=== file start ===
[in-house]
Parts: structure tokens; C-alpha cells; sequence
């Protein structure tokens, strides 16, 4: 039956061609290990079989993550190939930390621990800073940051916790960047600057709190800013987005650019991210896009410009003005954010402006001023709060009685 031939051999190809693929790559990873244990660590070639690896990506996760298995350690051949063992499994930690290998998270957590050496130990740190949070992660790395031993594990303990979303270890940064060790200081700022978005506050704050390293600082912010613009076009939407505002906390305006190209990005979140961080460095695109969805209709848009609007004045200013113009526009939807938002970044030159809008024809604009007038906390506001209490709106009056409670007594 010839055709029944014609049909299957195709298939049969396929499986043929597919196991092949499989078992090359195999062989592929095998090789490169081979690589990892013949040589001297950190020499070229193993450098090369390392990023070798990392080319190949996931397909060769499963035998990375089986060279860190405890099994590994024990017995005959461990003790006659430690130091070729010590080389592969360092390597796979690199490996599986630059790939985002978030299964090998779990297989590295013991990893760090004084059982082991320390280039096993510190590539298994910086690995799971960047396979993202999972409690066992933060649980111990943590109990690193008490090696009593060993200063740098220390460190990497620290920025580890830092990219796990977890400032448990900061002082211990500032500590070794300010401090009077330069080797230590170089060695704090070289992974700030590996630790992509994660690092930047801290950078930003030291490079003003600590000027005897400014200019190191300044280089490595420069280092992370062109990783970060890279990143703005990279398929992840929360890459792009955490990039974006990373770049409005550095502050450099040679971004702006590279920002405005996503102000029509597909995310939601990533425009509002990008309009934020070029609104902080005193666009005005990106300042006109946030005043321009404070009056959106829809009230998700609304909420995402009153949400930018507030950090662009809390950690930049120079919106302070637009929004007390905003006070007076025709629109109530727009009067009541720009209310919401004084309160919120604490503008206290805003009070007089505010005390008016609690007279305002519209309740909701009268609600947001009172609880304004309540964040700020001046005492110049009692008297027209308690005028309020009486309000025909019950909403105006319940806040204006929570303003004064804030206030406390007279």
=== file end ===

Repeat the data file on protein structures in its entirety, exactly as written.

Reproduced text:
[in-house]
Parts: structure tokens; C-alpha cells; sequence
């Protein structure tokens, strides 16, 4: 039956061609290990079989993550190939930390621990800073940051916790960047600057709190800013987005650019991210896009410009003005954010402006001023709060009685 031939051999190809693929790559990873244990660590070639690896990506996760298995350690051949063992499994930690290998998270957590050496130990740190949070992660790395031993594990303990979303270890940064060790200081700022978005506050704050390293600082912010613009076009939407505002906390305006190209990005979140961080460095695109969805209709848009609007004045200013113009526009939807938002970044030159809008024809604009007038906390506001209490709106009056409670007594 010839055709029944014609049909299957195709298939049969396929499986043929597919196991092949499989078992090359195999062989592929095998090789490169081979690589990892013949040589001297950190020499070229193993450098090369390392990023070798990392080319190949996931397909060769499963035998990375089986060279860190405890099994590994024990017995005959461990003790006659430690130091070729010590080389592969360092390597796979690199490996599986630059790939985002978030299964090998779990297989590295013991990893760090004084059982082991320390280039096993510190590539298994910086690995799971960047396979993202999972409690066992933060649980111990943590109990690193008490090696009593060993200063740098220390460190990497620290920025580890830092990219796990977890400032448990900061002082211990500032500590070794300010401090009077330069080797230590170089060695704090070289992974700030590996630790992509994660690092930047801290950078930003030291490079003003600590000027005897400014200019190191300044280089490595420069280092992370062109990783970060890279990143703005990279398929992840929360890459792009955490990039974006990373770049409005550095502050450099040679971004702006590279920002405005996503102000029509597909995310939601990533425009509002990008309009934020070029609104902080005193666009005005990106300042006109946030005043321009404070009056959106829809009230998700609304909420995402009153949400930018507030950090662009809390950690930049120079919106302070637009929004007390905003006070007076025709629109109530727009009067009541720009209310919401004084309160919120604490503008206290805003009070007089505010005390008016609690007279305002519209309740909701009268609600947001009172609880304004309540964040700020001046005492110049009692008297027209308690005028309020009486309000025909019950909403105006319940806040204006929570303003004064804030206030406390007279």